More women are in politics today compared to two decades ago, but they still only make up less than a quarter of politicians around the world.
Data released in March this year by the United Nations Entity for Gender Equality and the Empowerment of Women (UN Women), and the International Parliamentary Union, shows that women only represent 22 percent of parliament members in the world.
While the general trend of women’s participation in politics is increasing, the rise has been staggeringly slow. In 1995, the number of woman parliamentary member is at 11.3 percent. It took twenty years for the number to double, although many countries have ratified the Convention on the Elimination of all Forms of Discrimination Against Women (CEDAW), which established women’s political rights.
If we break the number down geographically, Nordic countries are leading with 41.5 percent. The Americas and Europe, sans Nordic countries, followed in second and third places.
Asia, while still lagging behind the Americas, Europe and Sub-Saharan Africa, is seeing its highest number ever of women’s participation in politics, judging from the number of women ministers. However, Asia’s overall women’s participation in politics is still very low. With level of participation at 18.5 percent, Asia ranks below the Americas, Europe, and Sub-Saharan Africa, placing the region below the global average.
A paper published by Social Science Research Council (SRRC) says that there is a “strong resistance to women’s participation in public life.” The report says cultural, customary, and religious practices are used to show that women’s place is not in the politics. Violence against women who are politically active by speaking up in public, running for office, or defending human rights, is also a big obstacle, especially in conflict-prone countries.
The low number of women's participation may hamper crucial development efforts. Women in politics have made a great difference in many places. In India, the number of drinking water project is 62 percent higher in areas with female-led councils. There is also a direct causal relationship between the presence of women in municipal councils and children coverage in Norway.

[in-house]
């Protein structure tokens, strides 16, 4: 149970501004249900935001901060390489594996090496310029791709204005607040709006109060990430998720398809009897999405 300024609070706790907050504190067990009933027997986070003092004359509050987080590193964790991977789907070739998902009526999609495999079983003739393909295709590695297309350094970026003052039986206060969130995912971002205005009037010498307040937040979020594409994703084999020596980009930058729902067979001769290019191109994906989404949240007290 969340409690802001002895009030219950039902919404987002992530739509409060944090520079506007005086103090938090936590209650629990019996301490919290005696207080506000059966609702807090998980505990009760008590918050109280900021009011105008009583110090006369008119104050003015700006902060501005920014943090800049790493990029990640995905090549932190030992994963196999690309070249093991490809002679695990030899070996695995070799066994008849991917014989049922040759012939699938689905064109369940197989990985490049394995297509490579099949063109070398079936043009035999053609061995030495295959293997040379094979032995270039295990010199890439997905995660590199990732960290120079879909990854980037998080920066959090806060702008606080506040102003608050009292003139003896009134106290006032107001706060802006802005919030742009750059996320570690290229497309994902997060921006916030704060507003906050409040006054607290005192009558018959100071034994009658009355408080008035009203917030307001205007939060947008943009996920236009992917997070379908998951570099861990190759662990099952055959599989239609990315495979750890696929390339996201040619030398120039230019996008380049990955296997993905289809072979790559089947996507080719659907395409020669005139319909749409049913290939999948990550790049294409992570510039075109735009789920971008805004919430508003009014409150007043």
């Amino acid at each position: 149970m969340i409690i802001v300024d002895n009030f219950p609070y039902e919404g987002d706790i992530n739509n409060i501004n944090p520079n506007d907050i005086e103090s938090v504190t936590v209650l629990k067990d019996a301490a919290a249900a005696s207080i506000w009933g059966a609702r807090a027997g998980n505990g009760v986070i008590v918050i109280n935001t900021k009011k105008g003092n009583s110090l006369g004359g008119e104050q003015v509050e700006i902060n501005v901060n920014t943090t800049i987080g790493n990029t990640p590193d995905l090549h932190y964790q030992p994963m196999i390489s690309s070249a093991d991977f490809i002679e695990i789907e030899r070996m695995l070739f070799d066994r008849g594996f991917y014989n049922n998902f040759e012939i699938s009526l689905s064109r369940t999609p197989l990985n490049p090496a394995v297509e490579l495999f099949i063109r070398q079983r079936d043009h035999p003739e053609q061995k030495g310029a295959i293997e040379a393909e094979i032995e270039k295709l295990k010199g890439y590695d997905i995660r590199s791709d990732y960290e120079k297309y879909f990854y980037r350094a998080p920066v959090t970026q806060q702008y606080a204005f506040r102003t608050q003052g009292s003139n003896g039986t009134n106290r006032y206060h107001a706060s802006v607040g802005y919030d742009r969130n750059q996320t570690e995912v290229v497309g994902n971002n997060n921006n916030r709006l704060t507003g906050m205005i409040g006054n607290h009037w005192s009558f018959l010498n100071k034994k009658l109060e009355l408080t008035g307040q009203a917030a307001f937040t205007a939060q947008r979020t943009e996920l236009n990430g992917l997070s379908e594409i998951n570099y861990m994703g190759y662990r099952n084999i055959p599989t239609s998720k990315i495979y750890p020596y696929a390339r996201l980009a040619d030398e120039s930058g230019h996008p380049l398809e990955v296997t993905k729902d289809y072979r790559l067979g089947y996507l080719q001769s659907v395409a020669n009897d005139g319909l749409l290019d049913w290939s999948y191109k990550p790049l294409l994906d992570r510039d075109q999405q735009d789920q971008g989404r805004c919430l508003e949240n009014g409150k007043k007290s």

The ratification of CEDAW, especially Article 4 on the convention of women’s political participation, has helped countries across Asia establish a quota system for parliament. However, according to the SRRC report, the implementation has been uneven. Implementation has been challenged by cultures, values, norms and traditions that are not consistent with the laws initiated by CEDAW.
One of the ways to increase women’s participation in politics is through their participation in economic sector. The SRRC report found that women’s participation in economic sector brings resources, access to public networks, and the know-how.
“If today’s leaders front-load gender equality, if they start now to make good on those 20-year-old promises, we can look forward to gender equality by 2030 at the latest, ” said Executive Director of UN Women Phumzile Mlambo-Ngcuka.
*Are women well represented in Indonesian politics?
Aqila Putri is a sophomore studying at Wesleyan University, trying to pursue her degree in Economics and International Relations. Her daydreams consist of owning a bakery and a kitchen like Gordon Ramsay's. Hit her up at @aqilalistya to talk about food, cat, and social justice.